Creative Commons Attribution 3.0 (CC BY 3.0)

© India Biodiversity Portal

Source: India Biodiversity Portal

Trusted

Article rating from 0 people

Default rating: 2.5 of 5

Life Expectancy

Perennial.

Creative Commons Attribution Non Commercial Share Alike 3.0 (CC BY-NC-SA 3.0)

© Bibliotheca Alexandrina

Source: Bibliotheca Alexandrina - EOL Ar

Trusted

Article rating from 0 people

Default rating: 2.5 of 5

Molecular Biology and Genetics

Molecular Biology

Statistics of barcoding coverage: Ludwigia stolonifera

Barcode of Life Data Systems (BOLDS) Stats
Public Records: 0
Specimens with Barcodes: 2
Species With Barcodes: 1
Creative Commons Attribution 3.0 (CC BY 3.0)

© Barcode of Life Data Systems

Source: Barcode of Life Data Systems (BOLD)

Trusted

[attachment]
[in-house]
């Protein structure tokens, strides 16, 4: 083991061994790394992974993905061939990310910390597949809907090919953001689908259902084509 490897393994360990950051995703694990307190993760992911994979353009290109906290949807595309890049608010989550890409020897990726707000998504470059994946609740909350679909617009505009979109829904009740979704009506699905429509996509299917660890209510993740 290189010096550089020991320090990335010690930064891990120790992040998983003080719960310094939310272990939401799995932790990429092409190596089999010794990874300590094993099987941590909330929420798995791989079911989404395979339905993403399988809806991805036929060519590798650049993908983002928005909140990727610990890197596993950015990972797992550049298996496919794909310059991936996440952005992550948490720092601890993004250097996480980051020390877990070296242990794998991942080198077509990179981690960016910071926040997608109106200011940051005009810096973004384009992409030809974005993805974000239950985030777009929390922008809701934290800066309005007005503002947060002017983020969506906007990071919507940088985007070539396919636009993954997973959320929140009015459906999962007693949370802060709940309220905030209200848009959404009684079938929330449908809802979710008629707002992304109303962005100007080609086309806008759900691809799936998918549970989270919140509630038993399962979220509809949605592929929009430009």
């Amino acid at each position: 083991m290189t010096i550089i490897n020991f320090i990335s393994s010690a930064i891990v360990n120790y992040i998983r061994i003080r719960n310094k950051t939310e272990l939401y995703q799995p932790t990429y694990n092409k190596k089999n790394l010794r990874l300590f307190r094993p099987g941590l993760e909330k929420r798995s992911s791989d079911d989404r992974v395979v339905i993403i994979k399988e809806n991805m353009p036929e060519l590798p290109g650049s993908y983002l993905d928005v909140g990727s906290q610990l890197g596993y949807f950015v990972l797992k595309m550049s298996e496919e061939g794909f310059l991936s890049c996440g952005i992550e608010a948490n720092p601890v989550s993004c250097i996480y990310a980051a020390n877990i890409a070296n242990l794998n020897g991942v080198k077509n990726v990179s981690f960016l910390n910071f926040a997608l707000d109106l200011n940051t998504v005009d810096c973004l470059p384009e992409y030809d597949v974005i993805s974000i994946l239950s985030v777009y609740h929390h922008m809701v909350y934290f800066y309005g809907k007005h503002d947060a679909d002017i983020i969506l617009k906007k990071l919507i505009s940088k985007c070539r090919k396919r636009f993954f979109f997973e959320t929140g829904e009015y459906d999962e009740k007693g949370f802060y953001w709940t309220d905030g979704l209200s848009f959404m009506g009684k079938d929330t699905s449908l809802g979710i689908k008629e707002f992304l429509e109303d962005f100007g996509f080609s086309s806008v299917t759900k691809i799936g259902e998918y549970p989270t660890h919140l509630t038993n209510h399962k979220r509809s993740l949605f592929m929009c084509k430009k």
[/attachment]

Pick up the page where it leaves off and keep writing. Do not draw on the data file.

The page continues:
Article rating from 0 people

Default rating: 2.5 of 5

Conservation

Conservation Status

IUCN Red List Assessment


Red List Category
LC
Least Concern

Red List Criteria

Version
3.1

Year Assessed
2014

Assessor/s
Kavak, S.

Reviewer/s
Lansdown, R.V. & Smith, K.

Contributor/s
Rhazi, M., Grillas, P., Flanagan, D. & Rhazi, L.

Justification
This species is classified as Least Concern due to its widespread distribution, stable populations and lack of major threats.
Creative Commons Attribution Non Commercial Share Alike 3.0 (CC BY-NC-SA 3.0)

© International Union for Conservation of Nature and Natural Resources

Source: IUCN

Trusted

Article rating from 0 people

Default rating: 2.5 of 5

National NatureServe Conservation Status

United States

Rounded National Status Rank: N5 - Secure

Creative Commons Attribution Non Commercial 3.0 (CC BY-NC 3.0)

© NatureServe

Source: NatureServe

Trusted

Article rating from 0 people

Default rating: 2.5 of 5

NatureServe Conservation Status